Whenever you get a new loan or credit card, you probably know you’re not just paying for the cost of purchases. The annual percentage rate, or APR, indicates how much it costs to borrow money over the course of one year.
What is APR?
You are probably familiar with the term interest rate, which is the amount a lender charges a borrower, and is a percentage of the principal amount of the loan. APR, on the other hand, gives you a more complete picture of the true cost of borrowing compared to just looking at the interest rate. APR includes the interest rate as well as other costs of borrowing, such as lender fees, closing costs and insurance.
Federal regulations require that APRs be disclosed to you in writing before you are legally bound to pay the loan.
You will see APRs disclosed on all types of accounts, including:
Home equity loans
APR can be fixed, meaning it stays the same for the life of the loan, or variable, which means it’s tied to an index rate. If that index rate goes up or down, your APR follows suit. Variable APRs are more often associated with credit cards, while loans typically have fixed APRs.
It’s important to note that APR is different from annual percentage yield, or APY, so double-check to know which number you’re looking at.
How does APR work?
The higher the APR, the more you’ll pay to borrow a given amount. If you’re planning to get a loan or open a credit card, do your homework and compare APRs from different lenders. Shopping around can help you find the best APR for your borrowing needs. Understanding how APR works will go a long way in helping you make sure you don’t pay too much for your credit.
In general, credit cards offer a grace period for new purchases, meaning if you pay off your ending balance by the monthly due date, you will only pay the amount of the purchase without any interest added. But if you carry a balance, the interest rate will apply, and you’ll be charged based on the APR.
With installment loans such as mortgages and personal loans, you will pay interest based on the APR (unless you pay down the principal in advance).
How is APR calculated?
APR is calculated differently depending on the type of credit issued. With a credit card, for example, the issuer starts with an index, like the U.S. prime rate. Then the issuer adds a margin, which is a set number of percentage points, to that index. The margin is usually based on your credit score. The higher your credit score, the lower the margin, and vice versa.
As the example below illustrates, if the index were 5.50 percent, and your issuer adds a margin of 10 percent, your credit card’s APR would be 15.50 percent.
With mortgage loans, car loans and personal loans, your APR is determined by your interest rate, the loan repayment term and your closing costs. Say you get a $200,000 home loan with a 4.50 percent interest rate and a 30-year loan term. You pay $4,800 in closing costs. In that scenario, your APR would work out to 4.70 percent.
Types of APRs
APR is calculated differently depending on if it’s for open-end or closed-end credit.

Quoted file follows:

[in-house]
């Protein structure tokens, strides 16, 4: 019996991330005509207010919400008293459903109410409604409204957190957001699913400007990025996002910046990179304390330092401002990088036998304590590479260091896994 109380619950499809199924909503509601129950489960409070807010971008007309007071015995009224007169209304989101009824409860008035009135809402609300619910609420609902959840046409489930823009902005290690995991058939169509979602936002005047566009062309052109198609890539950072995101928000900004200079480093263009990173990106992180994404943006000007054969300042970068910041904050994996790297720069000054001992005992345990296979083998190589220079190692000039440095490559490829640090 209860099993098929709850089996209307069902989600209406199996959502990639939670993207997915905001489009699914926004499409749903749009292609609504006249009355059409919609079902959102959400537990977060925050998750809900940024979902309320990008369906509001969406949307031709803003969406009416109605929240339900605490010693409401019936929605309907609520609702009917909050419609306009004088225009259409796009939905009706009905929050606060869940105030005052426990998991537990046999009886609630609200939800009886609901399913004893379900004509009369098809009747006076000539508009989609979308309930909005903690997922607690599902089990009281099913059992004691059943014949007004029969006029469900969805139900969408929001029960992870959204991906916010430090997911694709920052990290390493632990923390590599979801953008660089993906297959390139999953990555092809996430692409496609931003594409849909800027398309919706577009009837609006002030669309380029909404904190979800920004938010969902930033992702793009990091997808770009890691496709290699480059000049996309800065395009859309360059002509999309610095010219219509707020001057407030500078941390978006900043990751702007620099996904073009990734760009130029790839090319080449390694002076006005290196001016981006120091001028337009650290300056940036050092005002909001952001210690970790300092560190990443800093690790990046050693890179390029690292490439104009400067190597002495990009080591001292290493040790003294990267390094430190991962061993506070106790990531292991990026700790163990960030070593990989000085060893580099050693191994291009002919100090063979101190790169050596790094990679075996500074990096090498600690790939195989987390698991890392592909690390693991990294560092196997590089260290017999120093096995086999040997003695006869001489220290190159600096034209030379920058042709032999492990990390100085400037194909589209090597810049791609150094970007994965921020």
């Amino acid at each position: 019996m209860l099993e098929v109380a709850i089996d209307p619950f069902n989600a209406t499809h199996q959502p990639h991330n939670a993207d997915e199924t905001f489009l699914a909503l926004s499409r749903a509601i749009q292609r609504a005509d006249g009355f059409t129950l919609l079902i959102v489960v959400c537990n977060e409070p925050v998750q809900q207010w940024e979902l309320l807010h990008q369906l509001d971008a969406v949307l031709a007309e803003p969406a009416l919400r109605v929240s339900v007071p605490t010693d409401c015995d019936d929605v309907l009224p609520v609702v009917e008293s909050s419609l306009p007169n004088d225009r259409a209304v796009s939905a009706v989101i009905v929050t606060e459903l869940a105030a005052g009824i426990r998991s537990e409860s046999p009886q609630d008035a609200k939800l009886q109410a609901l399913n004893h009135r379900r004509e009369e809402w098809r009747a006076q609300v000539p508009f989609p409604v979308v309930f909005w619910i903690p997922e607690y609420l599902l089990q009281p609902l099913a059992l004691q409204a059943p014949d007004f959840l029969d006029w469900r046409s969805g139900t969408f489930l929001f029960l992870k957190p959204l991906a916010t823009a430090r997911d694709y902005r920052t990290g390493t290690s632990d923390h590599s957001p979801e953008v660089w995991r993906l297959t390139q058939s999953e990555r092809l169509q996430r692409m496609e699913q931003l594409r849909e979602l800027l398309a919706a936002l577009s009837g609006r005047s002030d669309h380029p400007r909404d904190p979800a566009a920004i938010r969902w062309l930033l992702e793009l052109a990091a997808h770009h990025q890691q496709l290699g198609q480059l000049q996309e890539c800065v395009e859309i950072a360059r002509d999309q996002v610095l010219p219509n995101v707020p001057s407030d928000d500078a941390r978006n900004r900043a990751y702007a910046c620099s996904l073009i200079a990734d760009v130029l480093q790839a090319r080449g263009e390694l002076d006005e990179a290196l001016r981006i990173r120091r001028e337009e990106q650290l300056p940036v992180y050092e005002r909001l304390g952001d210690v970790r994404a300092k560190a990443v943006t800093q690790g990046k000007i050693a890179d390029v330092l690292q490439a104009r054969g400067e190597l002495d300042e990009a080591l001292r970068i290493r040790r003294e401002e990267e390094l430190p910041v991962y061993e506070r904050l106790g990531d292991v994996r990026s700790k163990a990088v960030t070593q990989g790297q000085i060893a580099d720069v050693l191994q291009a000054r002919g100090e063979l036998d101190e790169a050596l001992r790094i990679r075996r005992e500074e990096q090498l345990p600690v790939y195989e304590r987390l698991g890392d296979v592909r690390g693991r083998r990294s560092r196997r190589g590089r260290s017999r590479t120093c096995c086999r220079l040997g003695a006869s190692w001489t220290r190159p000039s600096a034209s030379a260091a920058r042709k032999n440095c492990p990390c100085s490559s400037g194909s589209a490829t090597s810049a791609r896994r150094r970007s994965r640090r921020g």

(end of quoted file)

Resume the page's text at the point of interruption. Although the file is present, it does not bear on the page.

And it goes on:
APR and closed-end credit
For a closed-end loan, like a mortgage, APR includes your interest rate, points, fees and other changes the lender includes over the course of one year. For that reason, the APR on a loan is usually higher than the interest rate.
For example, the APR on your mortgage includes the interest rate on the loan principal, but it can also cover discount points, mortgage insurance, broker fees or closing costs that are rolled into your loan.
APR and open-end credit
Although it’s common, hearing the term “interest rate” isn’t entirely accurate. For a credit card, the APR is the rate advertised, then any fees or other charges are calculated and disclosed separately.
Interest and fees for credit cards can change depending on how you use the account. Take a closer look at the different types of APR for credit cards.
When you buy something on a credit card, the rate that’s applied is the purchase APR.
Cash advance APR
If you borrow cash from your credit card, you will be charged a separate cash advance APR, which is typically higher than purchase APR. Transactions such as purchasing lottery tickets, exchanging U.S. dollars for foreign currency and buying casino chips may also be considered cash advances.
When you violate a credit card’s terms and conditions (like failing to make payments on time), you may be charged a penalty APR, which is usually higher than either purchase or cash advance APR.
Introductory or promotional APR
A new credit card may come with an introductory or promotional APR, which is typically lower than the APR on the card after this initial period ends.
What impacts your APR?
Your credit score is a big factor in determining your APR. A higher credit score typically translates to lower interest rate from the lender, which means a better APR and, potentially, a lower cost of borrowing for you.
For closed-end credit, like a mortgage, the amount of fees your lender charges is another component that determines where your APR ends up. Fewer fees can mean lower APR.
How to get a lower-interest card
The best way to be approved for a credit card with a lower interest rate is to build and maintain a good credit score. You may also be able to negotiate a lower interest rate with the issuer. If you can get a competing offer with a lower interest rate than your current one, you can use this information as leverage. You might also want to look into a balance transfer, which allows you to transfer your current balance to a new card with either a low or no interest rate for a limited time.
Understand APR to make the most of your money
Borrowing money in the form of a credit card, mortgage or any other type of loan doesn’t come for free. But a lower APR means you will pay less total over the course of the borrowing period. Understand your options to get the best rate possible.